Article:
Monday, March 25, 2013

The Social Justice Army

Let's talk about semi-current events for a change. Has anyone else been following the Steubenville rape case? For those who haven't been, it is making headlines for the trial's outcome: Two male high school football players have been found guilty for raping a drunken 16-year-old at a party. There were texts and videos taken during said party that have been circulating the internet. These texts and videos were eventually used as evidence in the case. Justice has been served.

Of course, that is not the story that you would have heard if you were simply watching television news. If you were hearing about the trial at CNN, you probably heard the story spun to focus on how tragic this verdict is for the football players, as though they were the victims.

Sadly, this outcome is traditionally expected. It is a product of our society's overly lenient attitude towards instances of sexual assault, and is referred to in more egalitarian circles as rape culture. Even in this highly publicized case, people are showing greater tendencies to sympathize with the boys than they are the victim. Some even disparage the victim. This is something that is commonplace with most cases of sexual assault - there is often undue blame put on the victim, and in most cases of rape the assaulter can come away with a 'not guilty' verdict.

Hilariously, this scarily relevant Onion video came out years ago.

Except, there's a slight difference this time around. The Internet has played its hand in this particular case.

When this case first began gaining attention, it attracted protests from online bloggers and activists. Any sympathy towards the rapists could be subverted by pointing at the substantial amounts of evidence circulating online about their case. And as for the victim-blaming that is currently going on, everything that more ignorant people are saying about the case is being recorded for posterity.  You can be certain that there are people fighting against the distorted perceptions of rape culture, and the Internet makes their voices louder than ever.

It demonstrates a reason to be optimistic: The digital age is the greatest time to be on the right side of equality and social progress.

Monday, March 18, 2013

What's the password?

When I was in college, I would regularly go to the gym to lift weights. I privately took some satisfaction in bucking the typical nerdy stereotypes - after all, what kind of internet shut-in can say that he benches more than 200 pounds, and not for the sake of sounding like a tough guy online?
It's the small victories in life, right?

After a while, I got to know some of the regulars at the gym - the other fitness junkies out on a personal journey to lift weights and get huge. Conversation usually revolved around proper dieting, lifting cycles, and the occasional story from one's personal life. A lot of these people were part of a school-wide bodybuilding club. They certainly weren't the sort that would spend a lot of time online, I thought. For a time I expected their online footprint to extend about as far as a Facebook page, and maybe an entry on the University's organization listings.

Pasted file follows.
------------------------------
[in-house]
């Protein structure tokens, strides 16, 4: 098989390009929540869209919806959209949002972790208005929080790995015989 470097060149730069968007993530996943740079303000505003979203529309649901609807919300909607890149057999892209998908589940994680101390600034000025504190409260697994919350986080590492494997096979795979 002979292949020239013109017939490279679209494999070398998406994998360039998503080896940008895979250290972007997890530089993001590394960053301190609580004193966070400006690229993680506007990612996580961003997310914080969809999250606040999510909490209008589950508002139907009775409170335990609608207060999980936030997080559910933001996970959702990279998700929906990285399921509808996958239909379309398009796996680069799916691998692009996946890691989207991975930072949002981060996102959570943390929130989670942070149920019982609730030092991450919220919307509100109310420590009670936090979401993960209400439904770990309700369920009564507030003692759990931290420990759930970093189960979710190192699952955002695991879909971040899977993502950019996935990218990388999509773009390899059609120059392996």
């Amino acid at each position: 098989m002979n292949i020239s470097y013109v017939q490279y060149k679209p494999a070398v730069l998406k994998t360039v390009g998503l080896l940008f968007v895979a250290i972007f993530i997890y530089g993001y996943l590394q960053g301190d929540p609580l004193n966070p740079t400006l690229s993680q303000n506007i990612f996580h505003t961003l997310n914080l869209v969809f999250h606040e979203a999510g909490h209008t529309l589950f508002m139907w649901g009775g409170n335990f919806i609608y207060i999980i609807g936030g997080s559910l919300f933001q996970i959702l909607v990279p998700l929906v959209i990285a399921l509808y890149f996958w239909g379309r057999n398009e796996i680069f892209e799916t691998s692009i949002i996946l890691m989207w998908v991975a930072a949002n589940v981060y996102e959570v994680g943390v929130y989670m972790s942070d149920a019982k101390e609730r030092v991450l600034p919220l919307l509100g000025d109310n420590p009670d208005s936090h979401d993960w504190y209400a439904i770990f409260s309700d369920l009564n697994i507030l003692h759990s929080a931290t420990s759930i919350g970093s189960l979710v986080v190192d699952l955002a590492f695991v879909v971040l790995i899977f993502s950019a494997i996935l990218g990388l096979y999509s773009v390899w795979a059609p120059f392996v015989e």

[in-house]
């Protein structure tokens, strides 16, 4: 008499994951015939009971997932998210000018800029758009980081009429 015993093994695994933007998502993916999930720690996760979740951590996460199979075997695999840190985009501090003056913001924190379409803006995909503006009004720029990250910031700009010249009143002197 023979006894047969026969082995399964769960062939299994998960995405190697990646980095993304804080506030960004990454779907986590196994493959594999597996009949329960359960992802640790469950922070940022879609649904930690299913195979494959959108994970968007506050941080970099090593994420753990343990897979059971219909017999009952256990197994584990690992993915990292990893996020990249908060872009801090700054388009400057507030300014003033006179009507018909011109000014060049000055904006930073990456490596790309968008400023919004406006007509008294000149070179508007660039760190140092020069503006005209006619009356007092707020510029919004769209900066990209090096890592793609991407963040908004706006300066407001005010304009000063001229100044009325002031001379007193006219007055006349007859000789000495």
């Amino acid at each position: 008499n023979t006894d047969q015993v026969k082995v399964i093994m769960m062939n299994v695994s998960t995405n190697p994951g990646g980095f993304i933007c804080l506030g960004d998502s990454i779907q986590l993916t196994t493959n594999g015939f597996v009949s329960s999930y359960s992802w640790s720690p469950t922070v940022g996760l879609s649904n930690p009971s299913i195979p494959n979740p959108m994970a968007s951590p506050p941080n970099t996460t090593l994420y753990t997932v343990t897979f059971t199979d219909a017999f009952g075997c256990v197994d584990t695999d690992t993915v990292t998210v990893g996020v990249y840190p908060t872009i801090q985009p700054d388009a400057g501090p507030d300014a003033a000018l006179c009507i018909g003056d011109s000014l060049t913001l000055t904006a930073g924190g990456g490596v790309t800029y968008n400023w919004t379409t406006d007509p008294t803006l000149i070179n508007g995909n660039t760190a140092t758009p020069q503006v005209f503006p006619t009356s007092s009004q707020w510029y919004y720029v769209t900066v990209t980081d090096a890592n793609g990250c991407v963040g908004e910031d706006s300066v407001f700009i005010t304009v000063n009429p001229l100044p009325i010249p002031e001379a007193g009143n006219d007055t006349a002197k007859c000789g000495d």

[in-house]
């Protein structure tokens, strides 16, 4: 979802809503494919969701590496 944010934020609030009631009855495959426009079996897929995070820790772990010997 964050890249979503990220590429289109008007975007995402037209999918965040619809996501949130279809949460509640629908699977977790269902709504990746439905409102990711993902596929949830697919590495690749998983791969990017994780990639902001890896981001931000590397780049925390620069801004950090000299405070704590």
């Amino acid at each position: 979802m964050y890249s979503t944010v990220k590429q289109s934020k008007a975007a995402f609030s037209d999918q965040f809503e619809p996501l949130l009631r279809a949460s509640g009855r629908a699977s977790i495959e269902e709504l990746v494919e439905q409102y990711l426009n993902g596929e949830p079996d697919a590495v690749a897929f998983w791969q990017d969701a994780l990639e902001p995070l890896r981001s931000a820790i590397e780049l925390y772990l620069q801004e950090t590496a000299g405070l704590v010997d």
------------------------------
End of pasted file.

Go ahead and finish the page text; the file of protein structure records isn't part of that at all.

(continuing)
Then, one day, I saw a friend of mine - also an exercise enthusiast - talking to the president of the bodybuilding club. This was a pleasant surprise - after all, who doesn't like having mutual friends? Later, when I met up with my friend, I asked him how he knew the president.

He replied, "Oh, I noticed his shirt, walked up to him and asked, 'Are you aware?'"

I felt a little less special after that day.

Monday, March 11, 2013

Cracked and Online Information

They say there's more truth in comedy than tragedy.

Somehow, in our age of mass information in news, comedian Jon Stewart has emerged as the most trusted news anchor in our time, despite not being an actual news anchor.  His M.O. is to make light of politics in a humorous fashion. He approaches nonfictional discourse like other news sources, but Stewart uses his observations to point out humorous inconsistencies. Though there have been numerous charges of slant on Stewart's part, Stewart denies having any political ambitions. I guess if your underlying motives are purely for humor's sake, chances are people will trust you more.

Wait, this is all meta, isn't it? The joke is that people trust a comedian for news! Ha! Ha!

Something about that psychology towards comedy gives power towards comedic writing. Humor is non-threatening, but that does not mean that humor can't be challenging. It becomes an interesting platform where information can be disseminated, but people know better than to get defensive because they know that it's meant as humor.

How does this come through online? And what does it force us to consider? Let's look at the website Cracked for a guess at the answer.

Monday, March 4, 2013

Politics, Cyberbalkanization and The Generation Gap

We live in a strange era where people seem entitled to their own facts.

In the last blog post, I talked about the pros and cons of online discourse. To recap, I was primarily arguing that internet arguments are better than traditional arguments. This comes from how written arguments have a greater capacity for thoughtful expression, and how online resources permit anyone to establish authority with citations and references.

But I ended with a bit of a cliffhanger: What happens when someone accustomed to online argumentation encounters someone accustomed to offline argumentation? What changes? What gets lost in translation?

More importantly, is it a big deal?

Today, I'll argue that the answer to that last question is yes. So much of a big deal, in fact, that it determined the 2012 election.